Hi all, Troy here,
My apologies for the late bulletin. Our week and weekend here at Turkana was rather brimming with visitors and activities. Old friends, new friends, students, customers, and even some surprise guests came in and out of the house. The temperature dropped as low as it’s been all year, but our hearth felt warm with fire and company.
One of our first visitors was a person we did not get to see nearly enough of last year: Peter Siegenthaler, whom I replaced as the farm’s primary source of labor. Peter is the only person I have access to who shares the experience of working at this quite unique farm, and we finally got the chance to bond about it as we scraped flesh and fascia off the underside of several sheep pelts.
Peter managed to preserve a few of our Karakul pelts in the past, and I asked for his help in doing the same for the six lambs we slaughtered last week. I think I’ll spare you the gory details, but just imagine Peter, Victoria, myself, and our friend Lilli doing something that many would find gross and off-putting with bravery and determination to turn an otherwise waste product into something altogether beautiful, decorative and useful. The products of our labor are now drying under piles of salt in the basement where they will rest for the next two weeks. Then we’ll cross our fingers and send them off to a tannery in Pennsylvania.
Lilli, an old friend from our science days in Virginia, happened to be coming to the area this weekend to take an animal tracking class with us. The class, run by the Rusty Anvil Mindful Immersion Experiences, was held in the Mass Audubon’s Pleasant Valley Wildlife Sanctuary. It focused on the joy of paying attention to our natural surroundings and using a combination of mindfulness, intuition and curiosity to not just discover wildlife, but learn from it as well. The teacher espoused the idea that immersion in nature can be a form of healing and that the creatures that have thus far survived human-induced environmental degradation are models for resilience in the face of oppression. It was a wonderful and joyful exploration for the whole class in spite of the frigid temperatures.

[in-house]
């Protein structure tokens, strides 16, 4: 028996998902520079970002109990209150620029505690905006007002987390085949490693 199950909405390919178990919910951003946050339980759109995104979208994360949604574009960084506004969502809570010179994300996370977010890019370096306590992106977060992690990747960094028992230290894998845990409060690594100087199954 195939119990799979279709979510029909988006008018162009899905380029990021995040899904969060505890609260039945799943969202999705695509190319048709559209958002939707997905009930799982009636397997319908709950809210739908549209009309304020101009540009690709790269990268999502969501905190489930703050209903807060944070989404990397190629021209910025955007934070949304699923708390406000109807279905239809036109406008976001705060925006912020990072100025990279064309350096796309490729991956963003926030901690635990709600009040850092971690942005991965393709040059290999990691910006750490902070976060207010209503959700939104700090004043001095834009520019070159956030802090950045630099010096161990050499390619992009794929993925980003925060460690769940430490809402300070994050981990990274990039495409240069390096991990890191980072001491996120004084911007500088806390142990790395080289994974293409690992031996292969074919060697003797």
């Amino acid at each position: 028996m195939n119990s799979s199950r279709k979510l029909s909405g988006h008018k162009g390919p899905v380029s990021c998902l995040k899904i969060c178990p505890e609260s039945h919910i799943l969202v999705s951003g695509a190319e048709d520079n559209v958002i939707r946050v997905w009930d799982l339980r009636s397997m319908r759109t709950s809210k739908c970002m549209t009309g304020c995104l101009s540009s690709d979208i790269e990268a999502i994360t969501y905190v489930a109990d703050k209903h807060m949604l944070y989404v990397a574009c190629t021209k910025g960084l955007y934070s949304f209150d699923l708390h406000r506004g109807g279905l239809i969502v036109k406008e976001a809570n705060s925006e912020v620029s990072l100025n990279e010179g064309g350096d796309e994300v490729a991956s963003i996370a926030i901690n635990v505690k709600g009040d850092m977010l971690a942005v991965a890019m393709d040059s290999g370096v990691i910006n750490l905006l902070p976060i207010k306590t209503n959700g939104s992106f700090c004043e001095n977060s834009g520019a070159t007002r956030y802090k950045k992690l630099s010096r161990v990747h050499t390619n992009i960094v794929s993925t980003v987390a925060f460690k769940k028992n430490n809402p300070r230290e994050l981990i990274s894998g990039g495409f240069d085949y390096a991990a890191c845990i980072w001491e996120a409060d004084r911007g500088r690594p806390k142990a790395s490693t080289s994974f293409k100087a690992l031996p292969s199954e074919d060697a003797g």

One hopeful thing we saw on the trail was evidence of a thriving beaver population. We saw lots of chewed up branches and trees with their signature pencil-point tips. There were both active and historic beaver lodges positioned all over the frosty wetland – a wetland made possible by the beavers themselves. After European colonization of North America, beavers experienced a precipitous decline due to the lucrative fur trade. Tens of thousands of hides were collected every year, endangering beavers to near extinction in some regions, until protections were introduced in the early 1900s. Today, beavers are still a fraction of their original numbers. They are often considered a nuisance, due to the flooding they cause and the trees they fell, which puts them in direct conflict with landowners. However, the Mass Audubon Sanctuary is well known for its successful coexistence with the beavers through very simple, flexible solutions that work around the lifestyle and needs of the beavers. For instance, all of the Sanctuary’s bridges are movable, so that if the water level is altered by a new dam or the disappearance of an old one, then the bridges can be moved to accommodate. It’s an elegant trick that lets the beavers create a beautiful landscape without the “help” of human intervention.